“Video Quality in Next Generation Mobile Networks – Perception of Time-Varying Transmission”
Blazej Lewcio, Benjamin Belmudez, Amir Mehmood, Marcel WÄltermann and Sebastian MÖoller
Abstract – Next Generation Mobile Networks (NGMNs) provide an all-IP wireless platform for multimedia service delivery. The integrated communication system creates new perspectives for wireless video distribution and quality provisioning. Depending on the mobility patterns of the nomadic users, the link layer characteristics may rapidly change. Furthermore, mobility and service adaptation events like network handovers, video bitrate switching, or codec changeovers, may affect the user perception. Provisioning “always best connected” video services requires a thorough knowledge of video quality perception in NGMNs. In this paper, we address this problem. A subjective test including 50 NGMN conditions has been carried out. They were arranged in groups to assess the impact of 1) the access technology and network handover, 2) video codecs and codec changeover, 3) video bitrate and bitrate switching, and 4) to provide guidelines for packet loss adaptation. We could identify the perceptual bottlenecks of the future wireless communication and are able to propose perceptual guidelines for mobility management. In this way, this paper contributes to the service quality improvement of future wireless communications.
“Application Identification from Encrypted Traffic based on Characteristic Changes by Encryption”
Yohei OKADA, Shingo ATA, Nobuyuki NAKAMURA, Yoshihiro NAKAHIRA and Ikuo OKA
Abstract – Application identification is paid much attention by network operators to manage application based traffic control in the Internet. However, encryption is one of the factors to make application identification difficult, because it is so hard to infer the original (unencrypted) packets from encrypted packets. Therefore the accuracy of application identification is getting worse as the increase of encrypted traffic. In this paper, we propose a method to increase the accuracy of application identification whatever the traffic is encrypted or not. To achieve this we first investigate how the traffic characteristics have been changed by encryption. We then apply these results for more accurate application identification. Numerical results show that our method can improve the accuracy of identification for encrypted traffic up to 28.5 % compared to existing techniques.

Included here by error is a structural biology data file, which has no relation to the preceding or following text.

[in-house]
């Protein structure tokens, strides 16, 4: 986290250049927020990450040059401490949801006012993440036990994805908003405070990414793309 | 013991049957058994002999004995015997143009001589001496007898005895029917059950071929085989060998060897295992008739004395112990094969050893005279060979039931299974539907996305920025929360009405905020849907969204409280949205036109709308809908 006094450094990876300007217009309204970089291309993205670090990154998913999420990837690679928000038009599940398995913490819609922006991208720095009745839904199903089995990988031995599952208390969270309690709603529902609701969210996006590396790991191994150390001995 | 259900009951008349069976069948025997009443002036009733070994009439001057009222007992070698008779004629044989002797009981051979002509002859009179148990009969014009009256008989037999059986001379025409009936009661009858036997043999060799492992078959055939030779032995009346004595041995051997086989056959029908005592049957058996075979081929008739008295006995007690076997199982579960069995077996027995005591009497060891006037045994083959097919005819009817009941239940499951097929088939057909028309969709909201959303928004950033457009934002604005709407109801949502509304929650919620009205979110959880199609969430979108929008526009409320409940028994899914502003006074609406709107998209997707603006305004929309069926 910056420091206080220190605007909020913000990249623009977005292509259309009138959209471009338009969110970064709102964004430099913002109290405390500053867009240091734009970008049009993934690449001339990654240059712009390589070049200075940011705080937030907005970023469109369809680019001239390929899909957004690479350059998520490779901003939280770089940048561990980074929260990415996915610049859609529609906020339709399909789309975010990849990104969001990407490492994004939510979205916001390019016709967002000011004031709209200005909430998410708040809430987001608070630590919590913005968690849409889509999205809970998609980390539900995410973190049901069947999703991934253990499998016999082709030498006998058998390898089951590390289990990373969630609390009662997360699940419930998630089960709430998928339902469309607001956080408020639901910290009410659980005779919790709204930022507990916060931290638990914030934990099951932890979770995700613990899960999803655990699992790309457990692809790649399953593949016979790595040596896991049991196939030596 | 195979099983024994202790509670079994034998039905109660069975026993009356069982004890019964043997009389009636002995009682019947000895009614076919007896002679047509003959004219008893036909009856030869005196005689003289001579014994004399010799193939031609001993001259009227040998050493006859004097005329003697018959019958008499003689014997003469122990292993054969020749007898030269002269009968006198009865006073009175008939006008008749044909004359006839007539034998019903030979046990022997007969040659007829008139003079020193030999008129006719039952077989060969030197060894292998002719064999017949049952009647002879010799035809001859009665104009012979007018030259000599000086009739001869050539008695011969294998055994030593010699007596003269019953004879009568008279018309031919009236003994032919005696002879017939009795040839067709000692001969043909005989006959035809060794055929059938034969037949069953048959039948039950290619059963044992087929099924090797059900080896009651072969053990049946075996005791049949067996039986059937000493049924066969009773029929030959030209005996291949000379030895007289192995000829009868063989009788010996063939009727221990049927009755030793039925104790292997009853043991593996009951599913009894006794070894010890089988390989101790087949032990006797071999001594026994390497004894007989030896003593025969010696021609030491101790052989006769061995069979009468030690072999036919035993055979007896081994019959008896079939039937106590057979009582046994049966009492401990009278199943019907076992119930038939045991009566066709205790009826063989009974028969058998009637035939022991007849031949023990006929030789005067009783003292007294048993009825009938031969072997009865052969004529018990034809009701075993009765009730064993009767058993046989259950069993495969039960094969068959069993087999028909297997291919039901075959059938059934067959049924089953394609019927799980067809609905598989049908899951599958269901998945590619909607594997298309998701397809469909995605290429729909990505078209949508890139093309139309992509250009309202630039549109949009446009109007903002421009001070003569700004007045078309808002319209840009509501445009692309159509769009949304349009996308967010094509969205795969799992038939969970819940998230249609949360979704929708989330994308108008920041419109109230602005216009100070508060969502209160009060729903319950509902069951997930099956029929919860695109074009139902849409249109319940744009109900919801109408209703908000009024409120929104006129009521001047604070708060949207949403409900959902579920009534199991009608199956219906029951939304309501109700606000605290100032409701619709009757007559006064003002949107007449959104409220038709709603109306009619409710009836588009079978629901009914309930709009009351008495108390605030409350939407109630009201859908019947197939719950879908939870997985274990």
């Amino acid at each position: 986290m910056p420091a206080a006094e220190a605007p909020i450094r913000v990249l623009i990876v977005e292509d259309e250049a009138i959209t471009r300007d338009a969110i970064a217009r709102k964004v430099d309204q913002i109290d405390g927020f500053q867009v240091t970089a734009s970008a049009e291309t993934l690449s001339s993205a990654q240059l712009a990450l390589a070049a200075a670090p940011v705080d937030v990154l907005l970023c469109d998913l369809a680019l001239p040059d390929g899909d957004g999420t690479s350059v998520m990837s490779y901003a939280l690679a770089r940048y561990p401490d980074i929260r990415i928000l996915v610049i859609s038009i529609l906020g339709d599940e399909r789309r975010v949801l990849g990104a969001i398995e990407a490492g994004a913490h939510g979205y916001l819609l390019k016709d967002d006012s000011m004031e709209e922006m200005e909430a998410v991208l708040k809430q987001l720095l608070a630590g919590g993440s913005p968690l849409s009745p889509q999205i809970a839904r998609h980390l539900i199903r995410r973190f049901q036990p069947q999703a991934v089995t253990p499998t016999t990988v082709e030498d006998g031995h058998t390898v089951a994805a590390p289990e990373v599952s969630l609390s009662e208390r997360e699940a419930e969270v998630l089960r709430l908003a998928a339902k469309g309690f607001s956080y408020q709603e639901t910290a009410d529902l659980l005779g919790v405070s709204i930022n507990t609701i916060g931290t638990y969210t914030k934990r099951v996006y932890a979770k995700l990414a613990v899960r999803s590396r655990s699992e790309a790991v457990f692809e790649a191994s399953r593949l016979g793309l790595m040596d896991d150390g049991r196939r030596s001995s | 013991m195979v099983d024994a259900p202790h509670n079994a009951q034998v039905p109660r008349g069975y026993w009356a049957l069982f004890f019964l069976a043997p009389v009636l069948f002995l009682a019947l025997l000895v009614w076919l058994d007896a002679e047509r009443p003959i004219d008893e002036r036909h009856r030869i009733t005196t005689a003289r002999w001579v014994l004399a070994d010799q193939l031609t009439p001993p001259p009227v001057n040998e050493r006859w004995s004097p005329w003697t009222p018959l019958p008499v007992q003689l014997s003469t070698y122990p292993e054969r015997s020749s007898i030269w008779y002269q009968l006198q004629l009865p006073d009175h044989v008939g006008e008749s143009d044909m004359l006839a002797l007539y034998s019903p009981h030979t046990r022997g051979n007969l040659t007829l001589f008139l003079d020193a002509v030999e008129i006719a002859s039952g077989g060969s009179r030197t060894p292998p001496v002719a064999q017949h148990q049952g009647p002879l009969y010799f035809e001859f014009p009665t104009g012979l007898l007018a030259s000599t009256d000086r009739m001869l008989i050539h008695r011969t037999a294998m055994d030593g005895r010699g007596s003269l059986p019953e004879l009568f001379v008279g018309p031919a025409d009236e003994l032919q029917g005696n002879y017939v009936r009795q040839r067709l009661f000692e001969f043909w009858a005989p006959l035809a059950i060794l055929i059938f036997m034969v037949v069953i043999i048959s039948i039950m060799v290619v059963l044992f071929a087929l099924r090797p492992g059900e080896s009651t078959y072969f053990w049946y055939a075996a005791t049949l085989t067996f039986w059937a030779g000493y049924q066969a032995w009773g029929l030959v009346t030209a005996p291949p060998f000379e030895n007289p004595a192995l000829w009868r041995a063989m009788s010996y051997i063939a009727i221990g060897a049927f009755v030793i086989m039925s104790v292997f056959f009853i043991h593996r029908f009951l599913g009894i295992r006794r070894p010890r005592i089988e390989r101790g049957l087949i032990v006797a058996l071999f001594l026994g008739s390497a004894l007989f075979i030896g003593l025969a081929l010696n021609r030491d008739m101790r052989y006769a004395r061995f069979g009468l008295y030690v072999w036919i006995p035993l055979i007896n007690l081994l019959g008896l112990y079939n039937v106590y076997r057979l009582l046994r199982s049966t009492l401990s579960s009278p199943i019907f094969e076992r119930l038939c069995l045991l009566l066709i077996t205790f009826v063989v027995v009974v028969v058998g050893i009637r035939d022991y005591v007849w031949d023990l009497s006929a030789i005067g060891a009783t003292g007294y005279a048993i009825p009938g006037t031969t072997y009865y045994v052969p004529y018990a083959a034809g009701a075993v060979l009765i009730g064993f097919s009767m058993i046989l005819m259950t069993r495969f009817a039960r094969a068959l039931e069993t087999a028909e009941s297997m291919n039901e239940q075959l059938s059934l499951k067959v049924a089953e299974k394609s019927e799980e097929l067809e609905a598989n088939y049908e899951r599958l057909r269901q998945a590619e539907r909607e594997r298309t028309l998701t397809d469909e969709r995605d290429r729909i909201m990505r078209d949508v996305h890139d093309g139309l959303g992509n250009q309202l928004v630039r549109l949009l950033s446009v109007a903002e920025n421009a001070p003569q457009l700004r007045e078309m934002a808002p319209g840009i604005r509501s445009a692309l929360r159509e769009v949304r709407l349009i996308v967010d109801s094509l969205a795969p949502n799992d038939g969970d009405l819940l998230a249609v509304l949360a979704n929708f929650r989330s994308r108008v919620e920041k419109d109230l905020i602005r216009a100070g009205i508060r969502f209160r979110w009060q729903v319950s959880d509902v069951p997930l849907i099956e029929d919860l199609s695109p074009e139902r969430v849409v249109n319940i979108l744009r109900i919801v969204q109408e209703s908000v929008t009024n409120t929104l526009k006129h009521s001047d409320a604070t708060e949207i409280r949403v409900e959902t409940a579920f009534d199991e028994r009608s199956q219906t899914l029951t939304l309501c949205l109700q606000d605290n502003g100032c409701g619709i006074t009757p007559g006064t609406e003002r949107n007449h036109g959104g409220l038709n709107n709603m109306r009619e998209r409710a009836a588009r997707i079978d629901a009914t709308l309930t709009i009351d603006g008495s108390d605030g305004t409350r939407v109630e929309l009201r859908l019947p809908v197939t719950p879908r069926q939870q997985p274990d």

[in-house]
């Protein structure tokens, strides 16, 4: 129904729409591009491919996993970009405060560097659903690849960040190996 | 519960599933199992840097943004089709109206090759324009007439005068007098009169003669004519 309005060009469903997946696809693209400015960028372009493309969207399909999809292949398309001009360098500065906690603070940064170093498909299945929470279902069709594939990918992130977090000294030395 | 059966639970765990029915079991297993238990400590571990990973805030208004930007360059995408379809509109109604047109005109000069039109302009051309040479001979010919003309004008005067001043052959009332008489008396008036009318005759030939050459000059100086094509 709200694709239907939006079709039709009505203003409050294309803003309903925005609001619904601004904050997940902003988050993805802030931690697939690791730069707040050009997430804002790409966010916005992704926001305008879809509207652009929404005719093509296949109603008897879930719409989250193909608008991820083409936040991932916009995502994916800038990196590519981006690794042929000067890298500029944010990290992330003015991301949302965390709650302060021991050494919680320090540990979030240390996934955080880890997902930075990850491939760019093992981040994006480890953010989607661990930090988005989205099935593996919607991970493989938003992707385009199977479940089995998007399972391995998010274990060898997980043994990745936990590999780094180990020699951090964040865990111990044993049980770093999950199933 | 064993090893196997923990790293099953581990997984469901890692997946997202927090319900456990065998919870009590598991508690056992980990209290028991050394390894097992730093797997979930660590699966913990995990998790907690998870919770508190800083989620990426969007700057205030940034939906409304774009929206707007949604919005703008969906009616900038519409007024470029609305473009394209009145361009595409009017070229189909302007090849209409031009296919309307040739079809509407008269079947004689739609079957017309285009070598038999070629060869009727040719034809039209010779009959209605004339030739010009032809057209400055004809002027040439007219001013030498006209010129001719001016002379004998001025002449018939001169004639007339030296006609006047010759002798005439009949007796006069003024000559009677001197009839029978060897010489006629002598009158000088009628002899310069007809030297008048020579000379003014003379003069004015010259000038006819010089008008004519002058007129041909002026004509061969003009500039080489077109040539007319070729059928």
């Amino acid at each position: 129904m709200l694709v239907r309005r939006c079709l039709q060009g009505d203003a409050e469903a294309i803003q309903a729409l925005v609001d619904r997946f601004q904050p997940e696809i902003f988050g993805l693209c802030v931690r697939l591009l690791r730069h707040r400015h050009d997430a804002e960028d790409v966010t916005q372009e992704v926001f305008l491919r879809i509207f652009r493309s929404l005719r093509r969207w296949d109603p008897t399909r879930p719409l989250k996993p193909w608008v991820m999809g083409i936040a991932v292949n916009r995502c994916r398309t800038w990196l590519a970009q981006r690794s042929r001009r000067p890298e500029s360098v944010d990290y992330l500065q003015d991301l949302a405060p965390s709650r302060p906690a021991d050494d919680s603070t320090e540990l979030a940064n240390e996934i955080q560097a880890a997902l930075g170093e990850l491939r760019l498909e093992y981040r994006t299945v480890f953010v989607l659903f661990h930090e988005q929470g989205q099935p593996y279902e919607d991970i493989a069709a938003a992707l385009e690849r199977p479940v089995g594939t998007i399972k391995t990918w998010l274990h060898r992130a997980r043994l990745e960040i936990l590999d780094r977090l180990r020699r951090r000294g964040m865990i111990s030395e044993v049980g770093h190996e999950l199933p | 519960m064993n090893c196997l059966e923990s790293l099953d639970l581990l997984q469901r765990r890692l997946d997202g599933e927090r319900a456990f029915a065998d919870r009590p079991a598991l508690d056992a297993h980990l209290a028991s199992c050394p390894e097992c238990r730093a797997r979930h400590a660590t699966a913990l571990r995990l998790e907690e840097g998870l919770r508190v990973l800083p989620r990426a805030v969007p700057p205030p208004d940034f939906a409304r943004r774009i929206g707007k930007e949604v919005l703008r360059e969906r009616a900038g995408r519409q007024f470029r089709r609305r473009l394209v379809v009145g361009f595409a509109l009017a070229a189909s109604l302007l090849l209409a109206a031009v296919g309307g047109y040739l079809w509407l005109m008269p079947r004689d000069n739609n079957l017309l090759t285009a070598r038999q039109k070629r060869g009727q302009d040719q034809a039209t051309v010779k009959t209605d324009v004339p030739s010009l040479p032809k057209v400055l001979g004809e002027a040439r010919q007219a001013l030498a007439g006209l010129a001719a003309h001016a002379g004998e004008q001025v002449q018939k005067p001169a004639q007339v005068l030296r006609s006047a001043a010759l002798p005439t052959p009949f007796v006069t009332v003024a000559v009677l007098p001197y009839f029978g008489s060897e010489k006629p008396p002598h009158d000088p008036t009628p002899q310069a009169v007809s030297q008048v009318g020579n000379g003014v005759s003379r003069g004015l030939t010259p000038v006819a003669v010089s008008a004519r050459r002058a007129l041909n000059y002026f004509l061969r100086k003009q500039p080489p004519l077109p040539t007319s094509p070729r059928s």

“Evaluating Geographic Vulnerabilities in Networks”
Michael Todd GARDNER and Cory BEARD
Abstract – In wireless ad-hoc and wireline networks used for search and rescue, military operations, and emergency communications, many failure modes are geographic in nature. They include jammers, explosions, enemy attacks, terrain issues, and natural causes like floods, storms, and fires. This paper proposes two methods to gain valuable insights into the physical topography and geographic vulnerabilities of networks. The 2-Terminal method and All-Terminal method find areas that given a threat of a certain radius can disconnect either the source and destination pair or any component of the network respectively. We believe that these methods could be used to optimize network node selection, placement and design. To be tractable, both methods incorporate innovative search techniques to use the size of the threat to reduce the complexity of the search.